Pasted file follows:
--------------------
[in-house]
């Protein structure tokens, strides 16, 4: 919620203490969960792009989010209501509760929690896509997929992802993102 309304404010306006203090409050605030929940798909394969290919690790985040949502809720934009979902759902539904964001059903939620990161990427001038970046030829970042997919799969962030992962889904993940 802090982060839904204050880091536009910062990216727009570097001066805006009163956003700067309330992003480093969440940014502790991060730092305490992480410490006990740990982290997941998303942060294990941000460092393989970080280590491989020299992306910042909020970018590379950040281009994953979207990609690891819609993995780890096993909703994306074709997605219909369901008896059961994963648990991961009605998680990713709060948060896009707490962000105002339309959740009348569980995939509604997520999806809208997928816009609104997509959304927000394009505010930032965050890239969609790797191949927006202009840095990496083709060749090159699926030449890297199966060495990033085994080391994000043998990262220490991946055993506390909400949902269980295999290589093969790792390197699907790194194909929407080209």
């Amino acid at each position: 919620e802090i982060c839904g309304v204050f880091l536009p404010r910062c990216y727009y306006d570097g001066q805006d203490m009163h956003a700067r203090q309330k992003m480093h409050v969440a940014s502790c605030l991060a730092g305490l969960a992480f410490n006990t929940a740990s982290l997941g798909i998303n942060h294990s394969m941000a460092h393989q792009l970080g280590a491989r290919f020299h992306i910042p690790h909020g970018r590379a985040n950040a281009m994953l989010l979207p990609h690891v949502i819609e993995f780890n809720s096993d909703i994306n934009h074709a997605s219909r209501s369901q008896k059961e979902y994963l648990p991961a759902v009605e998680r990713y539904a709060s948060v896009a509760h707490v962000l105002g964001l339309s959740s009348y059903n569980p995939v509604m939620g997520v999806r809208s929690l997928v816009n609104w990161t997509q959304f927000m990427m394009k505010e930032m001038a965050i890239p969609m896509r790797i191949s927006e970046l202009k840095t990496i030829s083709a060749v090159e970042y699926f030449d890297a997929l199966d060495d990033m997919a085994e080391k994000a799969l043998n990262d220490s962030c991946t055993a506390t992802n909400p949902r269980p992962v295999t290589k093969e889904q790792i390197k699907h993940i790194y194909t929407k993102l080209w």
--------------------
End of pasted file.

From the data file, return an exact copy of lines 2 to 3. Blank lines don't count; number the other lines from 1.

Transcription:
């Protein structure tokens, strides 16, 4: 919620203490969960792009989010209501509760929690896509997929992802993102 309304404010306006203090409050605030929940798909394969290919690790985040949502809720934009979902759902539904964001059903939620990161990427001038970046030829970042997919799969962030992962889904993940 802090982060839904204050880091536009910062990216727009570097001066805006009163956003700067309330992003480093969440940014502790991060730092305490992480410490006990740990982290997941998303942060294990941000460092393989970080280590491989020299992306910042909020970018590379950040281009994953979207990609690891819609993995780890096993909703994306074709997605219909369901008896059961994963648990991961009605998680990713709060948060896009707490962000105002339309959740009348569980995939509604997520999806809208997928816009609104997509959304927000394009505010930032965050890239969609790797191949927006202009840095990496083709060749090159699926030449890297199966060495990033085994080391994000043998990262220490991946055993506390909400949902269980295999290589093969790792390197699907790194194909929407080209």
């Amino acid at each position: 919620e802090i982060c839904g309304v204050f880091l536009p404010r910062c990216y727009y306006d570097g001066q805006d203490m009163h956003a700067r203090q309330k992003m480093h409050v969440a940014s502790c605030l991060a730092g305490l969960a992480f410490n006990t929940a740990s982290l997941g798909i998303n942060h294990s394969m941000a460092h393989q792009l970080g280590a491989r290919f020299h992306i910042p690790h909020g970018r590379a985040n950040a281009m994953l989010l979207p990609h690891v949502i819609e993995f780890n809720s096993d909703i994306n934009h074709a997605s219909r209501s369901q008896k059961e979902y994963l648990p991961a759902v009605e998680r990713y539904a709060s948060v896009a509760h707490v962000l105002g964001l339309s959740s009348y059903n569980p995939v509604m939620g997520v999806r809208s929690l997928v816009n609104w990161t997509q959304f927000m990427m394009k505010e930032m001038a965050i890239p969609m896509r790797i191949s927006e970046l202009k840095t990496i030829s083709a060749v090159e970042y699926f030449d890297a997929l199966d060495d990033m997919a085994e080391k994000a799969l043998n990262d220490s962030c991946t055993a506390t992802n909400p949902r269980p992962v295999t290589k093969e889904q790792i390197k699907h993940i790194y194909t929407k993102l080209w």